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Vol. 17, No. 37 Week of September 09, 2012
Providing coverage of Alaska and northern Canada's oil and gas industry

ExxonMobil’s new tankers get names, Liberty Bay, Eagle Bay

ExxonMobil has settled on names for the two new oil tankers it’s building to carry Alaska North Slope crude.

The double-hull ships will be called Liberty Bay and Eagle Bay, according to the Prince William Sound Regional Citizens’ Advisory Council.

The nonprofit council monitors industry operations at Valdez, where tankers load crude for delivery to West Coast refineries, and periodically receives updates from shipping companies.

Aker Philadelphia Shipyard in Pennsylvania is building the tankers for SeaRiver Maritime Inc., ExxonMobil’s U.S. marine affiliate. Aker said it began construction on the first ship in March.

The new tankers will replace a pair of SeaRiver tankers built in the 1970s, the Kodiak and the Sierra.

ExxonMobil has said construction of the new tankers is a $400 million project.

The tankers will be of a size known as Aframax in the shipping industry. Each will be 820 feet long with a carrying capacity of 730,000 barrels of crude — well over the current average daily production of North Slope oil.

The ships are scheduled for completion in 2014.

Ray Botto, spokesman for Houston-based SeaRiver, confirmed to Petroleum News that the new tankers will be named Liberty Bay and Eagle Bay.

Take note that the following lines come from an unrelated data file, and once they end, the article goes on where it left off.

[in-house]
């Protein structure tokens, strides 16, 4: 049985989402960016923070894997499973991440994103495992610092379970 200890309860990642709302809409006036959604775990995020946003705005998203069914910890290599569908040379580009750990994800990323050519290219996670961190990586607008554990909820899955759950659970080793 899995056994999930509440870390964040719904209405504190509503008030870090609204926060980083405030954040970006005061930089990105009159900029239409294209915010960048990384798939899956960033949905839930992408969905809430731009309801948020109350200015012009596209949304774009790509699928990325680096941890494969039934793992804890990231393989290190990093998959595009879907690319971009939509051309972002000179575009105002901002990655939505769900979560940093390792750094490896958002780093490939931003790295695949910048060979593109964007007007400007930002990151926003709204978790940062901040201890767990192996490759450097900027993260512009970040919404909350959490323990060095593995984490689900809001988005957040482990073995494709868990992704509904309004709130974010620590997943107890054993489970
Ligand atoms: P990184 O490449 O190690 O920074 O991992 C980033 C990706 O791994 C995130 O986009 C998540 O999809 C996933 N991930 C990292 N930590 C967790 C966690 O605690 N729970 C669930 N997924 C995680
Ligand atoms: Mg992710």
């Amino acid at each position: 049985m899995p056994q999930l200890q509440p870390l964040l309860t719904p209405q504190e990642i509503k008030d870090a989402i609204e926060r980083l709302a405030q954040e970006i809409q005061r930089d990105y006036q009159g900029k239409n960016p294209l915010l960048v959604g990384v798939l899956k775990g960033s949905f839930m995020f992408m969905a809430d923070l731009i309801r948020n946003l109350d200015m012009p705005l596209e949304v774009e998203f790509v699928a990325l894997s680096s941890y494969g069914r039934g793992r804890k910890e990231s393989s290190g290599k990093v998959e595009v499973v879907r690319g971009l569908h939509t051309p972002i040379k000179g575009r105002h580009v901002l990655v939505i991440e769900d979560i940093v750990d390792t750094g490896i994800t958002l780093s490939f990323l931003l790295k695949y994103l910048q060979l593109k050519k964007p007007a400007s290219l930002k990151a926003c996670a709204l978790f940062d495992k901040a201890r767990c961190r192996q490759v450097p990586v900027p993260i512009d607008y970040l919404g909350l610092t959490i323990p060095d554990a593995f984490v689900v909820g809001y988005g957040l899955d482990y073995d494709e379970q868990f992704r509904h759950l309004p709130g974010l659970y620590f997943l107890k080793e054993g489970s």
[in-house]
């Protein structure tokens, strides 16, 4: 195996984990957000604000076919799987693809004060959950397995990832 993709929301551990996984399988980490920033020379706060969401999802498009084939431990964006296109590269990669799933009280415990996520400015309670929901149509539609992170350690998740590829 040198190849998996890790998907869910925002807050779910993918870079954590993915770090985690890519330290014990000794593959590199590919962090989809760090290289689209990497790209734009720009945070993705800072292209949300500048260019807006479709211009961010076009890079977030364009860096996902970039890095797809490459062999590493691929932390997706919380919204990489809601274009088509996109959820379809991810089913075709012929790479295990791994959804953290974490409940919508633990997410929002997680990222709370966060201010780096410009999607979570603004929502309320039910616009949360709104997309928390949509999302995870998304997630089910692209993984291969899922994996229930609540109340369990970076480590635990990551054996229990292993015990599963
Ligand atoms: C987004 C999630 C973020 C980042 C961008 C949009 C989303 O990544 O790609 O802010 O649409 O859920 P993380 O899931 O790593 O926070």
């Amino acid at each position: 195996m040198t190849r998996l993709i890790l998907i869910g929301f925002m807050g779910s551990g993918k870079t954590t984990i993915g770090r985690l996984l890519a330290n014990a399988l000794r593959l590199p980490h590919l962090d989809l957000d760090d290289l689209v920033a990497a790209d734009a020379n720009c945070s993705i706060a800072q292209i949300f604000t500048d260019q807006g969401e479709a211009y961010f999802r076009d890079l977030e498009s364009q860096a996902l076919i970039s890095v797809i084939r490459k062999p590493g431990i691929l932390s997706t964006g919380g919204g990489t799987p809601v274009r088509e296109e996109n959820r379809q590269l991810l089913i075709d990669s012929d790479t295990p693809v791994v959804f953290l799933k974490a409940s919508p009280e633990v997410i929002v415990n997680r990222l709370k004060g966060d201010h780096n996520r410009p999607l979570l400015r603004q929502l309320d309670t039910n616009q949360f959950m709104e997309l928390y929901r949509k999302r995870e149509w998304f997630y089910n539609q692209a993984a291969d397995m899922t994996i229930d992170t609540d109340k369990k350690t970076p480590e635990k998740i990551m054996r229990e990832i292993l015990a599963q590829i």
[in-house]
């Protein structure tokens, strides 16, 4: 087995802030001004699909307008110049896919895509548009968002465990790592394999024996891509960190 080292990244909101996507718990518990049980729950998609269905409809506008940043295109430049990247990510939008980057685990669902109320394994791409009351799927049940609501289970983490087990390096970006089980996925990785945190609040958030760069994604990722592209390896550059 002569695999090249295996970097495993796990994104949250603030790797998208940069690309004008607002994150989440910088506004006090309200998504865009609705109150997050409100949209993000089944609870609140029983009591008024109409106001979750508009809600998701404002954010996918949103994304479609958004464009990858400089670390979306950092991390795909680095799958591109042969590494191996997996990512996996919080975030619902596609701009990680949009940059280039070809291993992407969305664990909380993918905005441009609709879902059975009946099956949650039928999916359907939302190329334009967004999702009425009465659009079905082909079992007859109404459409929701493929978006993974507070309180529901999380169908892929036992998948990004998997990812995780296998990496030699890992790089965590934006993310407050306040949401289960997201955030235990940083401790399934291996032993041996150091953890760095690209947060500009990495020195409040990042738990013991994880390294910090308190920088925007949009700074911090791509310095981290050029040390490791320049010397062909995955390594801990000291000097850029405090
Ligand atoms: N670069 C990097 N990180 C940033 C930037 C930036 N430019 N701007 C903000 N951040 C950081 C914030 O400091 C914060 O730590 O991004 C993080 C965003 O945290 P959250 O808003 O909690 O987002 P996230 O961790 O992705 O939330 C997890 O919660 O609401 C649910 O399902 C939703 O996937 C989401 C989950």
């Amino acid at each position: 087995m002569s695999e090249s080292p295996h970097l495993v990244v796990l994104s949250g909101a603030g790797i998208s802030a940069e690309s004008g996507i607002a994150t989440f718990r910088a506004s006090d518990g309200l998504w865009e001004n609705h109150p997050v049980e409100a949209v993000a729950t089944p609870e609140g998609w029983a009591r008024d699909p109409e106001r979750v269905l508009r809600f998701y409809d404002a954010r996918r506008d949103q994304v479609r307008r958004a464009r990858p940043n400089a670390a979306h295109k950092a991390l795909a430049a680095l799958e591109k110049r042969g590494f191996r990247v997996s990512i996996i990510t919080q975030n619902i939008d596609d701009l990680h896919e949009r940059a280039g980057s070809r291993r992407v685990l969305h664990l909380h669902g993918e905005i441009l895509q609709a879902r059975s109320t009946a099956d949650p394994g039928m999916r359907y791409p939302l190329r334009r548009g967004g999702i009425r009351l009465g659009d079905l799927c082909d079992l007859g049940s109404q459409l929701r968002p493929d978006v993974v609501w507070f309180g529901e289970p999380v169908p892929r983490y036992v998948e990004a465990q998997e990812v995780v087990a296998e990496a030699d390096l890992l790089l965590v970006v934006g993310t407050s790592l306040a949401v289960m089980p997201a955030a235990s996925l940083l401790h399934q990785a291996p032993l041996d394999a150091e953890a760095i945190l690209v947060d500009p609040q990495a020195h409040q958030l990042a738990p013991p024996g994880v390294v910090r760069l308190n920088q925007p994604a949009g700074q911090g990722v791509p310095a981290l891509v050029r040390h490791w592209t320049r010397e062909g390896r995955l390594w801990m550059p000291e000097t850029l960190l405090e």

Onboard units will combat invasives

In the July issue of its newsletter The Observer, the council said the new SeaRiver tankers will feature onboard, state-of-the-art ballast water filtration and chlorination units to “help neutralize threats from invasive species.”

A recently implemented U.S. Coast Guard rule requires such treatment technology on newly built oil tankers, the newsletter said.

A problem for shipping is the possibility of nonindigenous species such as fish, crabs or microorganisms to travel in ballast water. These organisms can take up residence in local waters and potentially harm native aquatic life or create other problems.

The units on the SeaRiver tankers will filter incoming ballast water and treat it with low levels of hypochlorite, enough to eliminate nuisance species, the council newsletter said.

“The hypochlorite will be neutralized using sodium bisulfite, a common food preservative, when the ballast water is discharged,” the newsletter said.

—Wesley Loy



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